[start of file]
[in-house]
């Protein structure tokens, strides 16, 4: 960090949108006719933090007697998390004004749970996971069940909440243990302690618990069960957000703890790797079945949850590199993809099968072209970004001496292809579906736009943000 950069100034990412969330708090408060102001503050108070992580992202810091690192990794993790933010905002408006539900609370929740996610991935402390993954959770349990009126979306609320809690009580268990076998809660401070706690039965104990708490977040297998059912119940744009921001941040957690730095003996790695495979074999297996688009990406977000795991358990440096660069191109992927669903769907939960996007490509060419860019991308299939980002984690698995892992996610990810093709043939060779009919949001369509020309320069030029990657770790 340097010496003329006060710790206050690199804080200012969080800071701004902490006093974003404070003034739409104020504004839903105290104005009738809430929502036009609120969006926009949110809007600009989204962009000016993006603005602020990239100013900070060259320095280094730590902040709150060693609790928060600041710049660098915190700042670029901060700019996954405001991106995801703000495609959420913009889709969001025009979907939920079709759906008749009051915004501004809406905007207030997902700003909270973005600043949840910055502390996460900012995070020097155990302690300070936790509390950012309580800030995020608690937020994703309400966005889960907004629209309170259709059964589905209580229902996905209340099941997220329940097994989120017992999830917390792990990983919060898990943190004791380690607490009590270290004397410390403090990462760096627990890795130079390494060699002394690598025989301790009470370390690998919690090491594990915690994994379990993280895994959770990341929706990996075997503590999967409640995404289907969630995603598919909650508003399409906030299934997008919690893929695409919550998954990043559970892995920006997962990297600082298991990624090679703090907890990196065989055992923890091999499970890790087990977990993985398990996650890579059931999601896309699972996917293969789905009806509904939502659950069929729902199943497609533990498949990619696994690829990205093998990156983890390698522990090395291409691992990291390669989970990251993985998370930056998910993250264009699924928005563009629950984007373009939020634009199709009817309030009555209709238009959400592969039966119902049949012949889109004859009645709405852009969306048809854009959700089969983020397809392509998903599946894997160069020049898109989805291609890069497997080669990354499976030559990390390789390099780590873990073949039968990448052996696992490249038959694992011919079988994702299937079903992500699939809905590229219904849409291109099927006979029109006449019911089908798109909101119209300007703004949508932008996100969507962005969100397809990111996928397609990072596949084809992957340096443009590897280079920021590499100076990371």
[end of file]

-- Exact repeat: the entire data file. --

[in-house]
């Protein structure tokens, strides 16, 4: 960090949108006719933090007697998390004004749970996971069940909440243990302690618990069960957000703890790797079945949850590199993809099968072209970004001496292809579906736009943000 950069100034990412969330708090408060102001503050108070992580992202810091690192990794993790933010905002408006539900609370929740996610991935402390993954959770349990009126979306609320809690009580268990076998809660401070706690039965104990708490977040297998059912119940744009921001941040957690730095003996790695495979074999297996688009990406977000795991358990440096660069191109992927669903769907939960996007490509060419860019991308299939980002984690698995892992996610990810093709043939060779009919949001369509020309320069030029990657770790 340097010496003329006060710790206050690199804080200012969080800071701004902490006093974003404070003034739409104020504004839903105290104005009738809430929502036009609120969006926009949110809007600009989204962009000016993006603005602020990239100013900070060259320095280094730590902040709150060693609790928060600041710049660098915190700042670029901060700019996954405001991106995801703000495609959420913009889709969001025009979907939920079709759906008749009051915004501004809406905007207030997902700003909270973005600043949840910055502390996460900012995070020097155990302690300070936790509390950012309580800030995020608690937020994703309400966005889960907004629209309170259709059964589905209580229902996905209340099941997220329940097994989120017992999830917390792990990983919060898990943190004791380690607490009590270290004397410390403090990462760096627990890795130079390494060699002394690598025989301790009470370390690998919690090491594990915690994994379990993280895994959770990341929706990996075997503590999967409640995404289907969630995603598919909650508003399409906030299934997008919690893929695409919550998954990043559970892995920006997962990297600082298991990624090679703090907890990196065989055992923890091999499970890790087990977990993985398990996650890579059931999601896309699972996917293969789905009806509904939502659950069929729902199943497609533990498949990619696994690829990205093998990156983890390698522990090395291409691992990291390669989970990251993985998370930056998910993250264009699924928005563009629950984007373009939020634009199709009817309030009555209709238009959400592969039966119902049949012949889109004859009645709405852009969306048809854009959700089969983020397809392509998903599946894997160069020049898109989805291609890069497997080669990354499976030559990390390789390099780590873990073949039968990448052996696992490249038959694992011919079988994702299937079903992500699939809905590229219904849409291109099927006979029109006449019911089908798109909101119209300007703004949508932008996100969507962005969100397809990111996928397609990072596949084809992957340096443009590897280079920021590499100076990371």